Rumors have floated around for months that Microsoft was finally thinking of dropping the Internet Explorer name.

The latest rumors, sources reportedly told ZDNet’s Mary Jo Foley, go a step further. When Windows 10 ships in 2015, sources say, in addition to IE the OS will sport an entirely new browser, codenamed Spartan.

Rather than the conventional wisdom of Microsoft simply renaming Internet Explorer 12, the rumors paint Spartan as a new browser with extension support and a look and feel closer to that of Chrome and Firefox. For a Microsoft Web development team that’s toiled for years crafting a better browser to no avail, Foley’s latest reported rumors—which often come to fruition—should come as a welcome relief.

Internet Explorer has been around since 1995. That’s nearly two decades. As Microsoft’s Windows PCs moved from their Windows 98 and XP glory days through Windows Vista, Windows 7 and the reimagined Windows 8/8.1, the Internet has evolved around them. It looks hell of a lot different than it used to.

From a pure marketing perspective, a browser name and brand that seemed perfectly fine in 1998 now sounds like the name of a schlocky Nickelodeon cartoon for 10-year-olds.

IE once lorded over the lion’s share of the browser market, but those days are long gone. While Microsoft clung to its archaic brand name, Chrome, Firefox, Safari and others emerged to occupy an ever-expanding piece of the pie. To users, Internet Explorer became (and still is) entirely uncool.

This stilted, obsolete stigma surrounding IE’s perception on the Web also distracted from real innovation and improvements. The latest version of Internet Explorer in particular, IE11, rolled out a completely redesigned suite of developer tools and a new Modern.IE open-source developer site. Most of the bugs, functionality shortcomings and outdated design associated with Internet Explorer are gone, yet the now-modern browser still can’t attract users back.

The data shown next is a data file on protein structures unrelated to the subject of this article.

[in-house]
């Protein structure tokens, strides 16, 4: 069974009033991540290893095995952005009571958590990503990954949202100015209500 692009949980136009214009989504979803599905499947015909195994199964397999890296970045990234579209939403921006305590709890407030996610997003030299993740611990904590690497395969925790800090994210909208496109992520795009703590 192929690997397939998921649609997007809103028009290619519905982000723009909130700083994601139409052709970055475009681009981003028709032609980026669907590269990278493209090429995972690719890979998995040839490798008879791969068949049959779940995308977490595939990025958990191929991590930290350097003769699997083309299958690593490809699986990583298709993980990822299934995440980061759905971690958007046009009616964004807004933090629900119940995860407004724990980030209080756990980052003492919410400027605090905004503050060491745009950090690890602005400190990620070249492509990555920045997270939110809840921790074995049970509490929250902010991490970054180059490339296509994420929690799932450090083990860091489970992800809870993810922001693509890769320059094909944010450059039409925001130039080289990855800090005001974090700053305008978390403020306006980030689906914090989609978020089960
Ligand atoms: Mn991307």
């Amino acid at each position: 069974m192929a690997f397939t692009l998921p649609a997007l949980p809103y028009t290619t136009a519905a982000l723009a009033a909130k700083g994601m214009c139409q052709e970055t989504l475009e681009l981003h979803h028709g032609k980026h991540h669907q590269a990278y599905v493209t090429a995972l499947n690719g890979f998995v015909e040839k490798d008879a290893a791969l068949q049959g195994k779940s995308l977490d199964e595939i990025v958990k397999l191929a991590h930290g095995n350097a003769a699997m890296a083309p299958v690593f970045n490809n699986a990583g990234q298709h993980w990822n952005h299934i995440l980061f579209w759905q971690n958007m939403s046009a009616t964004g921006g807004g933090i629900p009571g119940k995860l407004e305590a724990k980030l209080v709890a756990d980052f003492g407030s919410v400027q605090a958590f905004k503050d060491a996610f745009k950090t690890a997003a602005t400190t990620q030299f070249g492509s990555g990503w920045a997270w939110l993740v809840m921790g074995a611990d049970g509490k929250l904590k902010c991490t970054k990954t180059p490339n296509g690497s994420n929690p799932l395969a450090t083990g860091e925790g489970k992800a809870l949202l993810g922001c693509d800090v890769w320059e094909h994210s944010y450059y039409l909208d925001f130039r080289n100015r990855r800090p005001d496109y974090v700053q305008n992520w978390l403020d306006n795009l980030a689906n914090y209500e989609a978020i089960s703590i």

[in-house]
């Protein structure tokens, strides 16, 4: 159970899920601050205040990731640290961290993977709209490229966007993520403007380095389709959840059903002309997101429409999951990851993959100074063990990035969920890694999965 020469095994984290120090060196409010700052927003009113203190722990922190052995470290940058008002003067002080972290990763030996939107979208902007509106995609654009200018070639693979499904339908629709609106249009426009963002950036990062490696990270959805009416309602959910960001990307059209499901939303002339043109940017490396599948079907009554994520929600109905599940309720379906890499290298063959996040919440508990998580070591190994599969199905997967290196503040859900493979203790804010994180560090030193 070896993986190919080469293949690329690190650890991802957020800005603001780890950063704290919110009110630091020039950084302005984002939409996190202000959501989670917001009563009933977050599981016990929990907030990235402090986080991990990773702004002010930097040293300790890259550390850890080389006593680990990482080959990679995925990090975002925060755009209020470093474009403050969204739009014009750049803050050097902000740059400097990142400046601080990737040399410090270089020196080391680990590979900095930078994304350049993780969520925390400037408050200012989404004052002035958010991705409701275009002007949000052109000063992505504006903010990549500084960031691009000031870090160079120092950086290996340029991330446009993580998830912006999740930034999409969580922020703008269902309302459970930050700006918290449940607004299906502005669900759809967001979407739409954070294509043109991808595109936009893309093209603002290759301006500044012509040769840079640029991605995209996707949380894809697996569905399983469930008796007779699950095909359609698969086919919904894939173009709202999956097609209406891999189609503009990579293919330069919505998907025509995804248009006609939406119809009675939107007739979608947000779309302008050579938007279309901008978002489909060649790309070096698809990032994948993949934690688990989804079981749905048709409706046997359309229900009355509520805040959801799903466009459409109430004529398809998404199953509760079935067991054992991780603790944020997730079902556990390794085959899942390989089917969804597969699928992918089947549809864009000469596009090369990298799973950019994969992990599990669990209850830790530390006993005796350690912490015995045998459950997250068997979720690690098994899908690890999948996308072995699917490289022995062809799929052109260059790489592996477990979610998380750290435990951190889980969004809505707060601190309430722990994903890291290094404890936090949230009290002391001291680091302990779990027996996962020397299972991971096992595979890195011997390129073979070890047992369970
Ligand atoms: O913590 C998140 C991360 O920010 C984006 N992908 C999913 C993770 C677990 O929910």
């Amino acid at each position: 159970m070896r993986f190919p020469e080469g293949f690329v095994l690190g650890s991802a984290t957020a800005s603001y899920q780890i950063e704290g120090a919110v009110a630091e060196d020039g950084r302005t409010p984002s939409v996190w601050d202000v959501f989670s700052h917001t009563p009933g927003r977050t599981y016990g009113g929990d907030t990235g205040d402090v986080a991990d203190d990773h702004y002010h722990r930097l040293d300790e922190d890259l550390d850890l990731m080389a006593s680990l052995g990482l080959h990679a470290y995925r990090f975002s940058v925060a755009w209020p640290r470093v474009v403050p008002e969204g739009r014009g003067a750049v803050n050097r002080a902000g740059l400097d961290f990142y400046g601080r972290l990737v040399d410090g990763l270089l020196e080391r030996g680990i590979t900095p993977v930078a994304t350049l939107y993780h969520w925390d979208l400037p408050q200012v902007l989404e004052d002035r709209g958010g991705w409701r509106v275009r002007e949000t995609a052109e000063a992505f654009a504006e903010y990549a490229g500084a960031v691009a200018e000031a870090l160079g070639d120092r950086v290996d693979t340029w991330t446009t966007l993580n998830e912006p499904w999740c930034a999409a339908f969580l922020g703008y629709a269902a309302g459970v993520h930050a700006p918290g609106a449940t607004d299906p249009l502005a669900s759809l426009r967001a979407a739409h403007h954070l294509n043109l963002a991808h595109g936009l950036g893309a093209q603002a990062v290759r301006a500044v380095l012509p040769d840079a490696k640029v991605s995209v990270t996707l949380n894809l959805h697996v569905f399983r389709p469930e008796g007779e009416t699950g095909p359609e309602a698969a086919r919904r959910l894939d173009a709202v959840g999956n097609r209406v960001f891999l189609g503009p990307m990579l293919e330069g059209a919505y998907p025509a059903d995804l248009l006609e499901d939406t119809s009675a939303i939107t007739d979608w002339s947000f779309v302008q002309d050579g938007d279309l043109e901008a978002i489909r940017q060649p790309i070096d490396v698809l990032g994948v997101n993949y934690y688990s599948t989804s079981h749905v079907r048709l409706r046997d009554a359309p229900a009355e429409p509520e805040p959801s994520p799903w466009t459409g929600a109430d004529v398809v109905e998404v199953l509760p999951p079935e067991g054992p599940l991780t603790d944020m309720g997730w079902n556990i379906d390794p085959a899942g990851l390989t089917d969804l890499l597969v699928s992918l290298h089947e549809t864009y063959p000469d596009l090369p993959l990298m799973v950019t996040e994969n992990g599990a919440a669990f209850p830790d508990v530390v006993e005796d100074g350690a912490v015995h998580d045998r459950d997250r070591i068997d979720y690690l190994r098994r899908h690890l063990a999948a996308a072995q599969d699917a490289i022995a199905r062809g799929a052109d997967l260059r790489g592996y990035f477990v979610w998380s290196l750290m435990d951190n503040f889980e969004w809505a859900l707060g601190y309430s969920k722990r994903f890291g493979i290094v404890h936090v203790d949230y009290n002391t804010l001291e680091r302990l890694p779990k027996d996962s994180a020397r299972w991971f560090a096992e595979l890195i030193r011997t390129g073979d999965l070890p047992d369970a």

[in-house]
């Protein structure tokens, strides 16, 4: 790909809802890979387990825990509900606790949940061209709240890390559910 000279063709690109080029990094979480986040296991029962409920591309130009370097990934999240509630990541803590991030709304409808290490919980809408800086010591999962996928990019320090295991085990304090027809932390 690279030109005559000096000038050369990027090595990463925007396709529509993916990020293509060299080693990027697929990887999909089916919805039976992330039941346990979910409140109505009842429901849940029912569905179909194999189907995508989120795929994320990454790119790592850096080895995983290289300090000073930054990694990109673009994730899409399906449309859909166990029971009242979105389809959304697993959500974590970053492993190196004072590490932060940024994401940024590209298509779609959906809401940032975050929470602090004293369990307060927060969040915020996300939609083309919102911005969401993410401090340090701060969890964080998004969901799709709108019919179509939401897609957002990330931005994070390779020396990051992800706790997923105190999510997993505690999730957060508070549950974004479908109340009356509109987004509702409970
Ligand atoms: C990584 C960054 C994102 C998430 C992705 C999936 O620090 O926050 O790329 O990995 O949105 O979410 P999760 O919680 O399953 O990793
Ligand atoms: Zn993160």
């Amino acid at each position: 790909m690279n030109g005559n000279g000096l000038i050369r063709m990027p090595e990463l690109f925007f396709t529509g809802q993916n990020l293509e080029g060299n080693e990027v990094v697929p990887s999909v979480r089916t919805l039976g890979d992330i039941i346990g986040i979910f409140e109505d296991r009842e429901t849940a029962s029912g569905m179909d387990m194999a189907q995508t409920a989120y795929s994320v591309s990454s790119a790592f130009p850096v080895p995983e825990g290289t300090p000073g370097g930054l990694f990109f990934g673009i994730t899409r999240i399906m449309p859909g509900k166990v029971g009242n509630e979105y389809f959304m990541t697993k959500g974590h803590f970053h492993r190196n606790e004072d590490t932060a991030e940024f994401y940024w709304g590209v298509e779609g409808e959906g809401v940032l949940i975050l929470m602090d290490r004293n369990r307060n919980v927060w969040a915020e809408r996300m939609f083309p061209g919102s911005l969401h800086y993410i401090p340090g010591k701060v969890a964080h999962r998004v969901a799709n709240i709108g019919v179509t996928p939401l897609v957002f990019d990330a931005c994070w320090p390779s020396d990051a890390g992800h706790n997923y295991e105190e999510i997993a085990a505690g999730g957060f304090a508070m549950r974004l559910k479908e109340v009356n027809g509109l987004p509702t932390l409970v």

It’s time for a change. Even the IE development team admitted to considering a rebranding during a Reddit AMA back in August. According to Foley, Spartan will still use Microsoft’s Chakra JavaScript engine and Trident rendering engine—the foundations of IE—but will otherwise be entirely its own.

Even if Spartan is only a new browser in name and cosmetic user experience, it’ll make a monumental difference in convincing users to give it a try. Perception is a powerful force in the market. It’s the basis for the advertising industry. A shiny new desktop or dock icon, marketed the right way, could make all the difference.

Microsoft as a company has undergone a period of rapid, pronounced cultural and technological change under Satya Nadella, so it’s mildly surprising the CEO has taken this long to OK an update to a Millennial relic the company openly parodied in its “Escape from Windows XP” browser game.

Spartan isn’t even an official name, though playing off the signature soldier of the popular Halo franchise, a la Microsoft’s virtual assistant Cortana, is not a bad idea. We may learn more during Microsoft’s next Windows 10 event on Jan. 21. Beyond the rebranding, an even more encouraging sign would be plans to release mobile versions of the Browser on Android and iOS.

Internet Explorer has had a good run, but it’s been asked to keep working well past middle age. The old-timer is long overdue for retirement.